Funeral Sermon for Charles "Chuck" P. Sciortino

Rev. Todd A. Peperkorn
Messiah Lutheran Church
Kenosha, Wisconsin
Monday after Rogate (April 28, 2008)
Funeral Sermon for Charles P. Sciortino
For an audio MP3 of this sermon, CLICK HERE

TITLE: “Charles Overcomes the World” (John 16:33)

Family and friends of Charles, especially Lillian, Sherri, Dennis, grandchildren, great-grandchildren, brothers, sisters, nieces and nephews. Grace and peace be to you from God our Father and from our Lord and Savior, Jesus Christ. Our text for today is from St. John chapter sixteen as follows:

“I have said these things to you, that in me you may have peace. In the world you will have tribulation. But take heart; I have overcome the world.”” (John 16:33 ESV)

Charles “Chuck” P. Sciortino was born September 19, 1931 in Milwaukee, the son of Mariano and Jennie Sciortino. He was baptized and confirmed into Christ in 1958 here in Kenosha. On September 22, 1958 he married his dear wife Lillian. They were married nearly fifty years. He lived most of the rest of his life here in Kenosha, and died in Christ on April 23, in the year of our Lord 2008. “‘Blessed are the dead who die in the Lord from now on.” ‘Blessed indeed,’ says the Spirit, ‘that they may rest from their labors, for their deeds follow them!'” (Rev. 14:13)

One thing that is for sure about Chuck’s life, it was definitely interesting. Fork trucks, woodworking, spaghetti, cakes, children, grandchildren, travel, jokes, the Army, married life, one could hardly contain all the stories by Chuck and about him in a day, far less in a sermon. I’ve only known Chuck for the past four years or so. My memory of him, among others, is that whenever his health allowed him to come here to church, he was always dressed to the nines. In a time of exaggerated casualness, Chuck and Lillian have always stood out as wanting to show honor and respect to the Lord in His house. It is a rare treat.

But things were not always bright and shiny for Chuck. I couldn’t begin to list his illnesses and ailments over the years. Heart disease and Parkinson’s probably are the most obvious. But these sicknesses ate away at him. They robbed him of life and vitality. I know it was painful to watch. It was for me, and I had only known him a few years. It made him cranky, if we’re honest about it. I’m sure it would all of us.

But this morning isn’t finally about Chuck. It’s about Jesus. You see, the suffering which Chuck endured, the hardships, the pain, and even his death itself, these are all the result of sin. Chuck was a sinner. It’s in his family. It’s in all of us. This sin infects us, wrecks things, ruins the best laid plans. Sin is not satisfied to ruin lives. It wants to ruin you for all eternity. There is nothing Satan wants more than for trials and hardships to drive you away from the Gospel of Jesus Christ.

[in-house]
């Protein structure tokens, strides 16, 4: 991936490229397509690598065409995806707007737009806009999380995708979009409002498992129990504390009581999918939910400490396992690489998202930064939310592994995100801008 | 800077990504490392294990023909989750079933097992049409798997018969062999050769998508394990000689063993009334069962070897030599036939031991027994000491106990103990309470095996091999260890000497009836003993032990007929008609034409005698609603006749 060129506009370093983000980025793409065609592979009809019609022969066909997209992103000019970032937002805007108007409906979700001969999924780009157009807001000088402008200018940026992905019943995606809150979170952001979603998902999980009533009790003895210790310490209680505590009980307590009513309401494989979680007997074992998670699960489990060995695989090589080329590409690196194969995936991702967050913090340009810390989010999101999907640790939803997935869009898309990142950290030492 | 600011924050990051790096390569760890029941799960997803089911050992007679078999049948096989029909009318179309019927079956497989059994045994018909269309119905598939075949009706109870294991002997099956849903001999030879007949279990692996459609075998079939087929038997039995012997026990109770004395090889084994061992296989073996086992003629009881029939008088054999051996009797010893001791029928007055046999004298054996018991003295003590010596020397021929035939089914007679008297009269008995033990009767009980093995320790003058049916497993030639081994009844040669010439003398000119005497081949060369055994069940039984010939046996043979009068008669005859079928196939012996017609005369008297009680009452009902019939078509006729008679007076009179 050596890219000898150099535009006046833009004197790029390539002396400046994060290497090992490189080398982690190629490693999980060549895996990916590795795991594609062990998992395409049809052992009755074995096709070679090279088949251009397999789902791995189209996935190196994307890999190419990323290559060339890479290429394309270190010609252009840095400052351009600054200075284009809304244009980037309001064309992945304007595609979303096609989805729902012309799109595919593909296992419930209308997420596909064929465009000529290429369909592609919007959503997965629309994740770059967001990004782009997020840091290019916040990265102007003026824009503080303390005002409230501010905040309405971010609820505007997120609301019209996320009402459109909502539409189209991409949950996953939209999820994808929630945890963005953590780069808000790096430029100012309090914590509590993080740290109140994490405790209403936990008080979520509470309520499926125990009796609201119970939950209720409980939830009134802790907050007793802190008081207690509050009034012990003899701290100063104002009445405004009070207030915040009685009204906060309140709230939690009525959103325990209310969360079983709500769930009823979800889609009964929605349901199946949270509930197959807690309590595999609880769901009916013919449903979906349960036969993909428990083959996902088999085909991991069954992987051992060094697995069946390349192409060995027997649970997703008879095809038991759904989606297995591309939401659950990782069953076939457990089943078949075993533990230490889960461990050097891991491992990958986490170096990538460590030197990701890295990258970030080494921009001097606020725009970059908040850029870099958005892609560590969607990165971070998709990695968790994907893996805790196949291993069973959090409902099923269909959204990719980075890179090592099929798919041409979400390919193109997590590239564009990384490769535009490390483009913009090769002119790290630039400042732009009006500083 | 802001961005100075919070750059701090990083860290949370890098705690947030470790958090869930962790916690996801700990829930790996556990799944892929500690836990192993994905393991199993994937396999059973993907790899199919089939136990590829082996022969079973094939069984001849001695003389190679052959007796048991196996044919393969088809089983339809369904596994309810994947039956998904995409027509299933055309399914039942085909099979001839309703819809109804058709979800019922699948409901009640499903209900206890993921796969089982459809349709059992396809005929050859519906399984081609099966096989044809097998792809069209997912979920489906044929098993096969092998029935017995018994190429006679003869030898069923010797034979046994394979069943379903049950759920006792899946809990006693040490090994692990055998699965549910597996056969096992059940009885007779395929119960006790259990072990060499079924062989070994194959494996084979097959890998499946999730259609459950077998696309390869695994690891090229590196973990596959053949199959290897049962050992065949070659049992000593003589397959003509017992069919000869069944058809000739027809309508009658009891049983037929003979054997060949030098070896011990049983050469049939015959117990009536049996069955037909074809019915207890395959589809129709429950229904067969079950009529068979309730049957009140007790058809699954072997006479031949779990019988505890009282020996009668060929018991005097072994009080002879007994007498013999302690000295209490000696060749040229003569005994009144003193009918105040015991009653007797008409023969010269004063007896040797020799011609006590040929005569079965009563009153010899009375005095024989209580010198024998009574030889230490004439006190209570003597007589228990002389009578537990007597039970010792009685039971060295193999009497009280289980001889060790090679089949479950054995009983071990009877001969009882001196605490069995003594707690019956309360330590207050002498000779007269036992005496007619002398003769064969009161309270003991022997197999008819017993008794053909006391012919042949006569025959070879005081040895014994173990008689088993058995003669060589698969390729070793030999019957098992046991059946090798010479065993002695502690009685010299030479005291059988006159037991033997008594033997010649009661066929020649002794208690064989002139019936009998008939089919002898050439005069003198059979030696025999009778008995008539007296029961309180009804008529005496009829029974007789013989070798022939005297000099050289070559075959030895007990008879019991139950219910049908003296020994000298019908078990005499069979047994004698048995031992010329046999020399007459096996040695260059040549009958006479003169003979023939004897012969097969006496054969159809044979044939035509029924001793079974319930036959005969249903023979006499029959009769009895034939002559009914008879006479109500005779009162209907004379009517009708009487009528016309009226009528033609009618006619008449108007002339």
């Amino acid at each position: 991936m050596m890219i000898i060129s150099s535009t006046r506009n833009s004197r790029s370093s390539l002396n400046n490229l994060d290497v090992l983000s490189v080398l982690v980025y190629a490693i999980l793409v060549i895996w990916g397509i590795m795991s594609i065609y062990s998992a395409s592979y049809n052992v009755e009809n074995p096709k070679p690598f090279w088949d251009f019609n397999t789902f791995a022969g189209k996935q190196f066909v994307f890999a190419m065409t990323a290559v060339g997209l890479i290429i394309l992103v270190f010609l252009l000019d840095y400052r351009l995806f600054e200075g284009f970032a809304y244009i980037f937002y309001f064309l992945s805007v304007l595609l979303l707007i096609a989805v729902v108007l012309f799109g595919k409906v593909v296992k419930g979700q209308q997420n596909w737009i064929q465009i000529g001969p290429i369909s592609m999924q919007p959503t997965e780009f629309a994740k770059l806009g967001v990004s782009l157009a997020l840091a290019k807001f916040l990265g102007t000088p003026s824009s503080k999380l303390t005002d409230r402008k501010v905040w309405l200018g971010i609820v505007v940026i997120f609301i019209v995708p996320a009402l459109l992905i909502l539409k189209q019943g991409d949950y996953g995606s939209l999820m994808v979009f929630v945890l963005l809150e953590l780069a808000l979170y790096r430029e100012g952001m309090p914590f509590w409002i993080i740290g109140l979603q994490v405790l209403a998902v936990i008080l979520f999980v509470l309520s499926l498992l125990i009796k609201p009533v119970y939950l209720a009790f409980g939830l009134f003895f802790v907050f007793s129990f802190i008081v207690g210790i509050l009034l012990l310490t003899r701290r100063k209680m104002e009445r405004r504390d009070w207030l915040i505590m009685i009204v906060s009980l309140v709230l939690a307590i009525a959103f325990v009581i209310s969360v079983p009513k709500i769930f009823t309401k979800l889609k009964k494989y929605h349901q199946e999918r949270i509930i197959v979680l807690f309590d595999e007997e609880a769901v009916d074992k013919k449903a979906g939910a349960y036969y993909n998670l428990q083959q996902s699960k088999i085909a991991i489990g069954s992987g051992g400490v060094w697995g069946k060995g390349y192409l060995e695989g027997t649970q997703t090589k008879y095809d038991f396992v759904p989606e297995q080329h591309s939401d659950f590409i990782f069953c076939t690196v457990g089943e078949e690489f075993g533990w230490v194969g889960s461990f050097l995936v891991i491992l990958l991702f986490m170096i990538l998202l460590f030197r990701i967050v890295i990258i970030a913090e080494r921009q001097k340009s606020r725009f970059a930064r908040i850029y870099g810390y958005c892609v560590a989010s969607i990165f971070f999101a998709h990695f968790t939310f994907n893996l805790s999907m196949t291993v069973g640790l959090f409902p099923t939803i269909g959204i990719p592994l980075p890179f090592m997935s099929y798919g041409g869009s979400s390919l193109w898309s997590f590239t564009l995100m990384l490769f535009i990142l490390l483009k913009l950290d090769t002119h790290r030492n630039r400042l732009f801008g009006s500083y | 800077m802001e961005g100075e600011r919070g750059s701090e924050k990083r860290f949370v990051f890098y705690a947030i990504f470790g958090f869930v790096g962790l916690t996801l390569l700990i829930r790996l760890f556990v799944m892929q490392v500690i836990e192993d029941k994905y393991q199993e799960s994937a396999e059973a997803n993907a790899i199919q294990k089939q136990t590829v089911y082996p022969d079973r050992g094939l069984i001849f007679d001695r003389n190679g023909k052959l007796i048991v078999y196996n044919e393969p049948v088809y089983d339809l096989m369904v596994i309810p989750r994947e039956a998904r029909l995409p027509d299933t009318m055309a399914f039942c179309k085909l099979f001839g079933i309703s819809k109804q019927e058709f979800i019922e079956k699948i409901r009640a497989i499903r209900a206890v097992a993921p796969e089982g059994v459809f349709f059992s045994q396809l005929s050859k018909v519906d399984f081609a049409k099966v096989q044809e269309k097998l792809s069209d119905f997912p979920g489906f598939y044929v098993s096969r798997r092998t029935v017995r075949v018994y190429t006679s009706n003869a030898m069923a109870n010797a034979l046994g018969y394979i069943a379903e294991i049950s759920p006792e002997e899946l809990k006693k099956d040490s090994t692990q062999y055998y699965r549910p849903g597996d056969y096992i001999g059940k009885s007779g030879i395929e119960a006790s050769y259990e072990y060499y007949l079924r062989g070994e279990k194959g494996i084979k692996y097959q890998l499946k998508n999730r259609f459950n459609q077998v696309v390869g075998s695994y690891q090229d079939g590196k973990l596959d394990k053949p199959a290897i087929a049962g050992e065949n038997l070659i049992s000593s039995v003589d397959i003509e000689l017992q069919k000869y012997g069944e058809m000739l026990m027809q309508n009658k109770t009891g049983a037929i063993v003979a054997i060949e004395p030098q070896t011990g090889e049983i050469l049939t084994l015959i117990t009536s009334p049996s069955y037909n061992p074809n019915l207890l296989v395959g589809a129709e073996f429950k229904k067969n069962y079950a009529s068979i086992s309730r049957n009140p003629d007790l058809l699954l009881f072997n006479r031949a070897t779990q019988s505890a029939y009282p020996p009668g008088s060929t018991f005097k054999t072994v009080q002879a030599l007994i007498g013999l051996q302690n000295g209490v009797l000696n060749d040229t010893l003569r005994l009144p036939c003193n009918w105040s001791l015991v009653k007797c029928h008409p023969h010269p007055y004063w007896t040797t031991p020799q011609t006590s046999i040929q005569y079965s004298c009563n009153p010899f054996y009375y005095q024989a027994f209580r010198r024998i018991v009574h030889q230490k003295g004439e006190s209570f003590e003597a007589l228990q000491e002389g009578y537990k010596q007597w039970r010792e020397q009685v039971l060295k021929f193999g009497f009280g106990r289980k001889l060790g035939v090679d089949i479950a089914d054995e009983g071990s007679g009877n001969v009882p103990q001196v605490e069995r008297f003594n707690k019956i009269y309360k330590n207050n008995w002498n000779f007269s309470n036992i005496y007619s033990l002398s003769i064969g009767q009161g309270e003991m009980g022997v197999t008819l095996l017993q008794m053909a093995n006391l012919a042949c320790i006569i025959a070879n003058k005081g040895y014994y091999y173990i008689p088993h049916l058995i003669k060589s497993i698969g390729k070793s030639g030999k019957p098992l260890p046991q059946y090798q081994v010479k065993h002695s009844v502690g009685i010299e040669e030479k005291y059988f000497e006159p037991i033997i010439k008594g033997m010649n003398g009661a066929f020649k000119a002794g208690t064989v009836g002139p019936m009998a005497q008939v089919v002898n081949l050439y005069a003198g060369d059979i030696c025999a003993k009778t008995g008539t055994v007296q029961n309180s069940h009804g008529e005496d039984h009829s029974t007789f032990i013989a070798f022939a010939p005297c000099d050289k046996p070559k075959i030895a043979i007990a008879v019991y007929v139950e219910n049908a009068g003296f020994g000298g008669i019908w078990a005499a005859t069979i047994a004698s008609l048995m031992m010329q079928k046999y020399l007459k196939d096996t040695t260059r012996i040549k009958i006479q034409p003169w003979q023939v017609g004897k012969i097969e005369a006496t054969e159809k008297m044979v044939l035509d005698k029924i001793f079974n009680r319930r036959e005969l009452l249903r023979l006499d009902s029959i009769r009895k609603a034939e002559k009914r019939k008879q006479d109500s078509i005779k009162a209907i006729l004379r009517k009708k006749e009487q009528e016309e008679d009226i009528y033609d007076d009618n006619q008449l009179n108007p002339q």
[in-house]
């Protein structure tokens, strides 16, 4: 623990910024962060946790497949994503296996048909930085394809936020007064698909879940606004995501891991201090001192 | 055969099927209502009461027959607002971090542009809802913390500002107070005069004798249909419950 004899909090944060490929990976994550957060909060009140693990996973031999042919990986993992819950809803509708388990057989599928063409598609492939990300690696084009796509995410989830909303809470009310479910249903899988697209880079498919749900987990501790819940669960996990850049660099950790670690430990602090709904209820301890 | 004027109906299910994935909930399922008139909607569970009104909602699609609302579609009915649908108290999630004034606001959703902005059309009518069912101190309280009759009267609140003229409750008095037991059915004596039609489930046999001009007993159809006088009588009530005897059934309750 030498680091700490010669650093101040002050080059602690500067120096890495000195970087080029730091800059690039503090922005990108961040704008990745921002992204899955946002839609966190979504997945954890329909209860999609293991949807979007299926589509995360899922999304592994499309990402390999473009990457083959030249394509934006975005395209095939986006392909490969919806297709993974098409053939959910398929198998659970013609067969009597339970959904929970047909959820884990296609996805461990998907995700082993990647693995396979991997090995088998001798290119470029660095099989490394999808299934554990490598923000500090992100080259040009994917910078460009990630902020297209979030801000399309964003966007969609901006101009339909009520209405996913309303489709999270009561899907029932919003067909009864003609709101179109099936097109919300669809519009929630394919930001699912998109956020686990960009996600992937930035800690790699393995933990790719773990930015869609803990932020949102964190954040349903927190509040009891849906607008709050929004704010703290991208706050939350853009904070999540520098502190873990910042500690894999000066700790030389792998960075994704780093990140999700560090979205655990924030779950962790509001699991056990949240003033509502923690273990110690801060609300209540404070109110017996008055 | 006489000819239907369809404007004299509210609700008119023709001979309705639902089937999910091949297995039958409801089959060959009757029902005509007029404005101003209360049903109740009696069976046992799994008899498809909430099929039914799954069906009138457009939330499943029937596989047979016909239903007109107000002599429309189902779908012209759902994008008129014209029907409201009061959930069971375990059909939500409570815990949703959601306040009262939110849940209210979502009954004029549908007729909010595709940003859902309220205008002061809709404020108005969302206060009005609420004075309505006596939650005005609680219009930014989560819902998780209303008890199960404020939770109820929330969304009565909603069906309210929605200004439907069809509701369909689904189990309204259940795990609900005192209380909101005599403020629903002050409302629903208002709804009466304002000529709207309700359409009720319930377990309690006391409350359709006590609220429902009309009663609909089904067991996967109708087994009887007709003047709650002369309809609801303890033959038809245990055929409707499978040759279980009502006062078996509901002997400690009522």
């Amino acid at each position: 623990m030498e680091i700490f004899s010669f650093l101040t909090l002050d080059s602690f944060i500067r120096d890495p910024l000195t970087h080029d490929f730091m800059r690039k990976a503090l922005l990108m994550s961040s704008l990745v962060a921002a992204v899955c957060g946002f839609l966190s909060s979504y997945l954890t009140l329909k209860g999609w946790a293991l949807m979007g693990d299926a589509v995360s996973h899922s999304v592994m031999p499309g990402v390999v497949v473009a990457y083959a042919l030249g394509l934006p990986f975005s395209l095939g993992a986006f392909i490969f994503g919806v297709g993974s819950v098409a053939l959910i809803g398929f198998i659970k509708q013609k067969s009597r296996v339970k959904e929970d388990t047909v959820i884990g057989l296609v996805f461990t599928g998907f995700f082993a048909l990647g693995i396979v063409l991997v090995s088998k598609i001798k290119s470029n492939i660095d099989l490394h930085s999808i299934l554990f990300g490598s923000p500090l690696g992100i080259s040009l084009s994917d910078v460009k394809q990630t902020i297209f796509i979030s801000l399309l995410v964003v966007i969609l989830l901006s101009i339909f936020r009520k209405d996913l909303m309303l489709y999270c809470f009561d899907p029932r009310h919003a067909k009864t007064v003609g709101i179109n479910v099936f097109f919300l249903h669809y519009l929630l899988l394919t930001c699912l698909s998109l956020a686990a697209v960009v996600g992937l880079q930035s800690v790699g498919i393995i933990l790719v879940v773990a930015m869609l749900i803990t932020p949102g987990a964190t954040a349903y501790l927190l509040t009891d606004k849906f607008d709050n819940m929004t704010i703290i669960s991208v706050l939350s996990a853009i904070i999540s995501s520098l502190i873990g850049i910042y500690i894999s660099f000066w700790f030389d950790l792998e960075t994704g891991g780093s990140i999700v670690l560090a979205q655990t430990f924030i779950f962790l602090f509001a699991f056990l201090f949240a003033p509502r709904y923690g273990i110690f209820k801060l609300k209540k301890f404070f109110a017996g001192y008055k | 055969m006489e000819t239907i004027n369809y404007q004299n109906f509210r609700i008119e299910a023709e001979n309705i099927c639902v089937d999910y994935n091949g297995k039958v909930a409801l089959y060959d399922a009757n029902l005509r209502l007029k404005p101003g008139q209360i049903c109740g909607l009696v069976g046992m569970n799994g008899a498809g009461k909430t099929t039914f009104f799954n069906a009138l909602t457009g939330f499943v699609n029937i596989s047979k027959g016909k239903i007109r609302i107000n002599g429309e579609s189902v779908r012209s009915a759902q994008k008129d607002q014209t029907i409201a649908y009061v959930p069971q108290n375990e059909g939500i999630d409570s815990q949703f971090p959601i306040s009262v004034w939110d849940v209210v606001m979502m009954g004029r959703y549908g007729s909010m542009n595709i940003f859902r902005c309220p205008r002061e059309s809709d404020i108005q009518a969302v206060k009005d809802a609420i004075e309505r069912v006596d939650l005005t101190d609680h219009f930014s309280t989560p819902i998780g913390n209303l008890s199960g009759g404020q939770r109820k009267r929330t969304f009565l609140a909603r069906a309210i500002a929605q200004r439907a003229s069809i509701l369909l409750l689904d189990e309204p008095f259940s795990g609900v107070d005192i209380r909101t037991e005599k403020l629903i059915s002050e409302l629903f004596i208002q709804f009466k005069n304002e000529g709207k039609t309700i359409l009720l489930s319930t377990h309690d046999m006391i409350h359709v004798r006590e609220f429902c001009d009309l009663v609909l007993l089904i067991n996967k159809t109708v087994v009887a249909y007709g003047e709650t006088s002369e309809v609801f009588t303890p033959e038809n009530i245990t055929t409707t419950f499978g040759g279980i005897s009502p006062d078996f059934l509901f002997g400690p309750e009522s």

But that is the one thing that didn’t happen to Chuck. Just about fifty years ago, he was baptized. When he was baptized, Jesus life and death and life again became his. God washed away all Chuck’s sin. He was cleansed, purified, washed in the blood of Jesus and declared holy and righteous in God’s sight. When that blessed even happened, things changed for Chuck. I don’t mean his life got easier. It may well have gotten harder. He still sinned. He still suffered the weaknesses of this mortal life. He still died. But things changed nonetheless. Because Chuck is baptized, he could say with the prophet Job,

“For I know that my Redeemer lives, and at the last he will stand upon the earth. And after my skin has been thus destroyed, yet in my flesh I shall see God, whom I shall see for myself, and my eyes shall behold, and not another. My heart faints within me!” (Job 19:25-27 ESV)

Chuck will rise again from the dead. As sure as the sun comes out each day, whether we see it or not, Chuck will rise again at the last day. On the last day our Lord will awaken him from death. Chuck will hear the call of the angel, and will rise again. Death has no more dominion over this saint. It cannot hold him down, just as it could not hold our dear Lord down in the tomb on Easter morning.

But this morning we grieve. We grieve because Chuck is not with us, at least not in the way we remember him. We remember him alive, but grieve because he is dead. But our grief is different. Our grief is set in hope, because our Lord promises to raise Chuck from the dead once again. Our Lord promises peace to Chuck and to you. Hear again those beautiful words of Jesus:

“I have said these things to you, that in me you may have peace. In the world you will have tribulation. But take heart; I have overcome the world.”” (John 16:33 ESV)

Our Lord Jesus Christ gives you hope this morning. Chuck is with Jesus. He has overcome the world by the blood of Christ. He is without pain, without aches or sorrows or worries. He is one with Jesus. And so are you, dearly baptized. Jesus washes you in the waters of holy baptism. He promises eternal life to you and to all who trust in Him. We will be reunited with Chuck, and with all the saints. That is God’s promise. He says, “I have overcome the world.”

So be at peace, Chuck. Be at rest, and we look forward to the day where we are reunited with you again in heaven. In the name of Jesus. Amen.

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